What Do You Do When Your Environmental Consultant Quits?

If you’re like me, you’re not too fond of change. At the very least, not fond of big changes. I like being comfortable – who doesn’t? One area where facility owners, managers, and project designers all like to be comfortable is with their environmental consultant. So when you find a good environmental consultant and you enjoy working with them, you like to think you’re going to work with them forever (or at least while you need them). Just so you’ll know, your environmental consultant wants to feel comfortable too – notice I didn’t say complacent.
Anyway, at some point, we all experience change in our personal and professional lives. People change jobs, whether it’s a new job with another company in the same field, or maybe a completely different career path. People retire, and sadly, we all know what ultimately happens to us. I’ve been doing this long enough to where friends I’ve made in the business have passed away. I guess that’s both good and bad. I’m glad for their friendship, but I’m saddened by the loss. But anyway, what do you do when your environmental consultant quits?
In this case, I’m asking what you do when your environmental consultant quits – they’re no longer a viable business. What do you do? How do you make sure your projects get done, AND you stay in compliance? How do you now handle time sensitive items that are out of your control?

list your tasks and subdivide to-do list items, and rank by priority


Here are some ideas:
1. If you haven’t already, develop a calendar of events, task list, whatever you want to call it, of compliance items for which you are responsible. Good examples include six month periodic surveillances, asbestos reinspections and asbestos management plan updates, employee training, and so on.
2. Of that list, what items, if any, can you complete yourself or in-house? Or are you best served in having someone else do it? In the long run, continuing to do these things yourself may not be the best expenditure of your time, but sometimes that may be the best short term solution until you can find a new environmental consultant.
3. What projects do you have coming up that require help from an environmental consultant? Identify those and start your search for the new environmental consultant.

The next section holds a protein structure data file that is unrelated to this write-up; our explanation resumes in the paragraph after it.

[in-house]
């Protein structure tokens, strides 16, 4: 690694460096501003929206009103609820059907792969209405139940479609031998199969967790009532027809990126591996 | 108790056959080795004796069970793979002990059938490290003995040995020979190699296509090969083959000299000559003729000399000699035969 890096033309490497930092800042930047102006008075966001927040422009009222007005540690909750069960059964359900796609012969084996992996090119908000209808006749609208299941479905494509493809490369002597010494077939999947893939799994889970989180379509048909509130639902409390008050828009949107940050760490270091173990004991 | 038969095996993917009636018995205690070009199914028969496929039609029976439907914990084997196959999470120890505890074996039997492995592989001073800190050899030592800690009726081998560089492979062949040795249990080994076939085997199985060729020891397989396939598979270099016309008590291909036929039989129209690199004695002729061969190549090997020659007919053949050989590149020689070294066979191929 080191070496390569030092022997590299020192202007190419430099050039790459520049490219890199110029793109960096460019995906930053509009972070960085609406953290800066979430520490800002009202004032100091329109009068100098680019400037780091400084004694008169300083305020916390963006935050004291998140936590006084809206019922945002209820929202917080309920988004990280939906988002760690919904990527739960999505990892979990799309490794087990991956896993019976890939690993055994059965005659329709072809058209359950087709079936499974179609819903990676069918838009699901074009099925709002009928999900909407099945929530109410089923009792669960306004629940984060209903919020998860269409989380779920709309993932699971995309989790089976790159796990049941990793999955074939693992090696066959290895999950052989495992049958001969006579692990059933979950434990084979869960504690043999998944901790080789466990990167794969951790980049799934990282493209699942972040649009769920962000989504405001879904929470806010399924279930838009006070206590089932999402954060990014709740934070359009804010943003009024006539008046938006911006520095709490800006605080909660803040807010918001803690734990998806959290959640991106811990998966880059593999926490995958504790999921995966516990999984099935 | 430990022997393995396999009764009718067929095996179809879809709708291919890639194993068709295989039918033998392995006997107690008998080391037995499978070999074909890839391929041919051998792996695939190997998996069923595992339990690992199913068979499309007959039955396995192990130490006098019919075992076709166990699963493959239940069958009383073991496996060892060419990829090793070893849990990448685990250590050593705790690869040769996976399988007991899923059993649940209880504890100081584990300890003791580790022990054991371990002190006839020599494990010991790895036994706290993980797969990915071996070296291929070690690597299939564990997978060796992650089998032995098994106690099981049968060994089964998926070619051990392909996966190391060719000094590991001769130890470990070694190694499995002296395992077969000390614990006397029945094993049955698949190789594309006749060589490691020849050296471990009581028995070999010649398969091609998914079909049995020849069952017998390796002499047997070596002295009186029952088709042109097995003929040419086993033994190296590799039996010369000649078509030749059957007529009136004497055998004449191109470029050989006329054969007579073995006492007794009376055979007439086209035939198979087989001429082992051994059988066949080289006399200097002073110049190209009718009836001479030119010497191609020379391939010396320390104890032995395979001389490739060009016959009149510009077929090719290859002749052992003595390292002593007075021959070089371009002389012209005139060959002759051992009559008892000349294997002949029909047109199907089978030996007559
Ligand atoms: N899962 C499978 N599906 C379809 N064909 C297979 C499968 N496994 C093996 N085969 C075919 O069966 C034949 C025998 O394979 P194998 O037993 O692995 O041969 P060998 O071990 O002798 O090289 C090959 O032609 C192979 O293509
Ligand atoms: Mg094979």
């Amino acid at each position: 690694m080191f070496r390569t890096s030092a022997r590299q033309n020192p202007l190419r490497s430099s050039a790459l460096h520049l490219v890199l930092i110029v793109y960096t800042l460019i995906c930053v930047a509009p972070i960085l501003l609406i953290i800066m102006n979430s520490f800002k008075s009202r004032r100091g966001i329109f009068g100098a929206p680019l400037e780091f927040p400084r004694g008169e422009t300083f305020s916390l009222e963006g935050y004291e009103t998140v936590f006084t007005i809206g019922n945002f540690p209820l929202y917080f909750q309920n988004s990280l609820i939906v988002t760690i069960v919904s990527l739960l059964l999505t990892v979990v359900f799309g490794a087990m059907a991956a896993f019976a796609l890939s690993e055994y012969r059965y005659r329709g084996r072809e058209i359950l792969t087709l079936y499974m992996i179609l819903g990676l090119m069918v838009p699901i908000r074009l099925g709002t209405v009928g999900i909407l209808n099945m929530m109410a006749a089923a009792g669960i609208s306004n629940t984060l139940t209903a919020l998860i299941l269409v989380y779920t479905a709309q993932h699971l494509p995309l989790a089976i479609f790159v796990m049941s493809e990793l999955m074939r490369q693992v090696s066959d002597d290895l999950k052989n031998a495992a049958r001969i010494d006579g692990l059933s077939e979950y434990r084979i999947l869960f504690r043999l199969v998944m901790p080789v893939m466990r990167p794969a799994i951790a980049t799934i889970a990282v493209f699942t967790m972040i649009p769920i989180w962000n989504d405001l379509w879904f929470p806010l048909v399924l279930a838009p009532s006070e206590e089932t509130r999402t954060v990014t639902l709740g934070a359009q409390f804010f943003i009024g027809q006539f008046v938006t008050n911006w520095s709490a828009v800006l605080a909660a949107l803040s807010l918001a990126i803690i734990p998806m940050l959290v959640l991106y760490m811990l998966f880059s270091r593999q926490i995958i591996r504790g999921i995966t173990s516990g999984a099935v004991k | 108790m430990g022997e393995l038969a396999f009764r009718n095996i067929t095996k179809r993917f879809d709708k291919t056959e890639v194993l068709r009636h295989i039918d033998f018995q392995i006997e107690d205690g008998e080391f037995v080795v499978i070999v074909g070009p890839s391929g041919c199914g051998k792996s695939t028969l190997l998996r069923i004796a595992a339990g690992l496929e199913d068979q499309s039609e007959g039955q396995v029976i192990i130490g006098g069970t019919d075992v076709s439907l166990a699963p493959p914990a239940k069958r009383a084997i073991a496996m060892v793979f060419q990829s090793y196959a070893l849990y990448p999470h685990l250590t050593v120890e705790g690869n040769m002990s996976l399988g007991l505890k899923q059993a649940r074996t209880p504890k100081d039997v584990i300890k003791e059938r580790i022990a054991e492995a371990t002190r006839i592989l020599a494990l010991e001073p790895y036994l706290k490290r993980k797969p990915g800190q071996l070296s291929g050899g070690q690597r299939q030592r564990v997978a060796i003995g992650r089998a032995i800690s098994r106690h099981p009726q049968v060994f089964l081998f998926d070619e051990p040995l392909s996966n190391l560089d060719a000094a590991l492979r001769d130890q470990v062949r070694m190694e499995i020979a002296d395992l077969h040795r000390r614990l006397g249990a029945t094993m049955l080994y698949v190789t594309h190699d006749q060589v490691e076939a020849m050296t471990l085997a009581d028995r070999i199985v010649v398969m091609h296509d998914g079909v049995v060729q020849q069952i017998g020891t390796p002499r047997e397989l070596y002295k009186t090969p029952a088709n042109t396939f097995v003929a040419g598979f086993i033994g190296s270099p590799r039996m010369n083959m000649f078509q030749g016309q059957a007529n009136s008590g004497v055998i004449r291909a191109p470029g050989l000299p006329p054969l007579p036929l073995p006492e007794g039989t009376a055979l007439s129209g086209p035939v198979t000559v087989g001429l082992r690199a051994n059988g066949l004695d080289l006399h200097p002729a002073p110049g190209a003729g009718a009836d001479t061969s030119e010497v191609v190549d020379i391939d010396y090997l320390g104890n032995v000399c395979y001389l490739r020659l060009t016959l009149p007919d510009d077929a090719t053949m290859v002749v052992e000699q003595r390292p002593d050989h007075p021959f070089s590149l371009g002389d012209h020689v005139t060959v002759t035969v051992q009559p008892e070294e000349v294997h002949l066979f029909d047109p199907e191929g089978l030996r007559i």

4. Find your new environmental consultant. Call your colleagues to ask about firms. Set your qualifications criteria and find firms to interview. Here are a few suggested qualifications:
  • Firm with 20+ years’ experience in environmental consulting for your specific field (schools, petrochemical, commercial – whatever).
  • Firm with registered professional engineers on staff, preferably with at least one professional environmental engineer on staff.
  • Firm that has been in business for 20+ years that can demonstrate stability, and at least as far as you can determine, will serve your long term environmental compliance needs through demonstrated successful project performance.
  • Firm with 20+ years’ experience in training individuals to work in your specific field.
Just remember, this will take time. Time you may not really have. So if you need help:
Wynn's a good guy to have around if you like corny jokes and want to solve mold problems

Wynn’s a good guy to have around if you like corny jokes and want to solve mold problems


Did I leave anything out? Or if you’ve gone through this, what did you do? What worked well, or what would you do differently? Please send me your comments, and I’ll include your responses in a future post. And if I can help with anything, give me a call (225-761-9141 extension 22) or send me an email at cwhite@wynnwhite.com.
Stay in compliance, my friends.